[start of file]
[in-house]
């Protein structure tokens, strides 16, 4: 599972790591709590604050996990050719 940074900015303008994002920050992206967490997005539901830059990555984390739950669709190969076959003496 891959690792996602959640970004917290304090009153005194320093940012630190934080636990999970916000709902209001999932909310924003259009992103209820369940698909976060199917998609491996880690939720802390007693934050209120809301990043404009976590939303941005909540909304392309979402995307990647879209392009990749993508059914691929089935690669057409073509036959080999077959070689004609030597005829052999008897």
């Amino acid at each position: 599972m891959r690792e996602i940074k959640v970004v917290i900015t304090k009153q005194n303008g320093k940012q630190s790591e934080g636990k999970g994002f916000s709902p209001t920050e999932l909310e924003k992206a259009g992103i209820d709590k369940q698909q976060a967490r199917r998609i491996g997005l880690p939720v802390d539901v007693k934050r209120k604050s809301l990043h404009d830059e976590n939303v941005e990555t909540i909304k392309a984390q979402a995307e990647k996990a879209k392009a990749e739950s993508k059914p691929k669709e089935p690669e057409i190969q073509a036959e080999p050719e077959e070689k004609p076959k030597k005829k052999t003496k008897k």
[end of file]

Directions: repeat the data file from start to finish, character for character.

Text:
[in-house]
């Protein structure tokens, strides 16, 4: 599972790591709590604050996990050719 940074900015303008994002920050992206967490997005539901830059990555984390739950669709190969076959003496 891959690792996602959640970004917290304090009153005194320093940012630190934080636990999970916000709902209001999932909310924003259009992103209820369940698909976060199917998609491996880690939720802390007693934050209120809301990043404009976590939303941005909540909304392309979402995307990647879209392009990749993508059914691929089935690669057409073509036959080999077959070689004609030597005829052999008897």
């Amino acid at each position: 599972m891959r690792e996602i940074k959640v970004v917290i900015t304090k009153q005194n303008g320093k940012q630190s790591e934080g636990k999970g994002f916000s709902p209001t920050e999932l909310e924003k992206a259009g992103i209820d709590k369940q698909q976060a967490r199917r998609i491996g997005l880690p939720v802390d539901v007693k934050r209120k604050s809301l990043h404009d830059e976590n939303v941005e990555t909540i909304k392309a984390q979402a995307e990647k996990a879209k392009a990749e739950s993508k059914p691929k669709e089935p690669e057409i190969q073509a036959e080999p050719e077959e070689k004609p076959k030597k005829k052999t003496k008897k």